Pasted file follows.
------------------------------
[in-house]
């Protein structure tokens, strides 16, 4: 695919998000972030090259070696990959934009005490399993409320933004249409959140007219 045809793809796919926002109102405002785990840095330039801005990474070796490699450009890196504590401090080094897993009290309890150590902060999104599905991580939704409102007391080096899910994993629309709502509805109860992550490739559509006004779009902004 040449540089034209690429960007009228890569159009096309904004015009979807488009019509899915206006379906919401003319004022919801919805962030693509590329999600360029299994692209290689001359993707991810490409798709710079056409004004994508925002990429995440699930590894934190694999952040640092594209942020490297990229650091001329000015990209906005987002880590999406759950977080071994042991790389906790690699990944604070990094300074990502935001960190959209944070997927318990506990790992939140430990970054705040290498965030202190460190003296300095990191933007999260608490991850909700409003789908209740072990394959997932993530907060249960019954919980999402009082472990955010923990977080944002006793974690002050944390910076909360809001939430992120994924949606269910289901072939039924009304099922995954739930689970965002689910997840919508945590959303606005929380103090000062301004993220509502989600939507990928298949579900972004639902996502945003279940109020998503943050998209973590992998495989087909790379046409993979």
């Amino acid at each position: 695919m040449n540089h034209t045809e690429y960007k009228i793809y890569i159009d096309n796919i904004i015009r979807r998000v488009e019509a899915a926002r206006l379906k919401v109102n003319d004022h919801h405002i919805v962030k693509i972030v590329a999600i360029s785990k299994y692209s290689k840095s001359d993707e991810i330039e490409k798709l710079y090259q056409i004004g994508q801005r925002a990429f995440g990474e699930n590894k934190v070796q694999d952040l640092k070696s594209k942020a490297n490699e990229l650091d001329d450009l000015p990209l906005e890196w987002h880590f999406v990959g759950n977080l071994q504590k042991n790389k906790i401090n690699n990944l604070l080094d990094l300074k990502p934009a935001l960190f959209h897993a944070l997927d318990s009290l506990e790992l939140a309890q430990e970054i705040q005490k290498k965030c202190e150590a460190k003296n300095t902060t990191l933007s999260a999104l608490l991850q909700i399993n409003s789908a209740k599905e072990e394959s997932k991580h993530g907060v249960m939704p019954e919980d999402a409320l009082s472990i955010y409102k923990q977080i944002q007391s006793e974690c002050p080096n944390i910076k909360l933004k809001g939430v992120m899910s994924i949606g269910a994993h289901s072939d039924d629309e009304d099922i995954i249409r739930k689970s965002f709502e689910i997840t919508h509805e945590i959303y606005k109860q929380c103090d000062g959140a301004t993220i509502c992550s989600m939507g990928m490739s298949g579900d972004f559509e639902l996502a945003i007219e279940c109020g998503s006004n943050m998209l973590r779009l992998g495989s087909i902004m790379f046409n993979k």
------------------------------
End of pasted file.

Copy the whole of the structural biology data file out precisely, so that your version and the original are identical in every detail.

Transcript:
[in-house]
């Protein structure tokens, strides 16, 4: 695919998000972030090259070696990959934009005490399993409320933004249409959140007219 045809793809796919926002109102405002785990840095330039801005990474070796490699450009890196504590401090080094897993009290309890150590902060999104599905991580939704409102007391080096899910994993629309709502509805109860992550490739559509006004779009902004 040449540089034209690429960007009228890569159009096309904004015009979807488009019509899915206006379906919401003319004022919801919805962030693509590329999600360029299994692209290689001359993707991810490409798709710079056409004004994508925002990429995440699930590894934190694999952040640092594209942020490297990229650091001329000015990209906005987002880590999406759950977080071994042991790389906790690699990944604070990094300074990502935001960190959209944070997927318990506990790992939140430990970054705040290498965030202190460190003296300095990191933007999260608490991850909700409003789908209740072990394959997932993530907060249960019954919980999402009082472990955010923990977080944002006793974690002050944390910076909360809001939430992120994924949606269910289901072939039924009304099922995954739930689970965002689910997840919508945590959303606005929380103090000062301004993220509502989600939507990928298949579900972004639902996502945003279940109020998503943050998209973590992998495989087909790379046409993979």
């Amino acid at each position: 695919m040449n540089h034209t045809e690429y960007k009228i793809y890569i159009d096309n796919i904004i015009r979807r998000v488009e019509a899915a926002r206006l379906k919401v109102n003319d004022h919801h405002i919805v962030k693509i972030v590329a999600i360029s785990k299994y692209s290689k840095s001359d993707e991810i330039e490409k798709l710079y090259q056409i004004g994508q801005r925002a990429f995440g990474e699930n590894k934190v070796q694999d952040l640092k070696s594209k942020a490297n490699e990229l650091d001329d450009l000015p990209l906005e890196w987002h880590f999406v990959g759950n977080l071994q504590k042991n790389k906790i401090n690699n990944l604070l080094d990094l300074k990502p934009a935001l960190f959209h897993a944070l997927d318990s009290l506990e790992l939140a309890q430990e970054i705040q005490k290498k965030c202190e150590a460190k003296n300095t902060t990191l933007s999260a999104l608490l991850q909700i399993n409003s789908a209740k599905e072990e394959s997932k991580h993530g907060v249960m939704p019954e919980d999402a409320l009082s472990i955010y409102k923990q977080i944002q007391s006793e974690c002050p080096n944390i910076k909360l933004k809001g939430v992120m899910s994924i949606g269910a994993h289901s072939d039924d629309e009304d099922i995954i249409r739930k689970s965002f709502e689910i997840t919508h509805e945590i959303y606005k109860q929380c103090d000062g959140a301004t993220i509502c992550s989600m939507g990928m490739s298949g579900d972004f559509e639902l996502a945003i007219e279940c109020g998503s006004n943050m998209l973590r779009l992998g495989s087909i902004m790379f046409n993979k």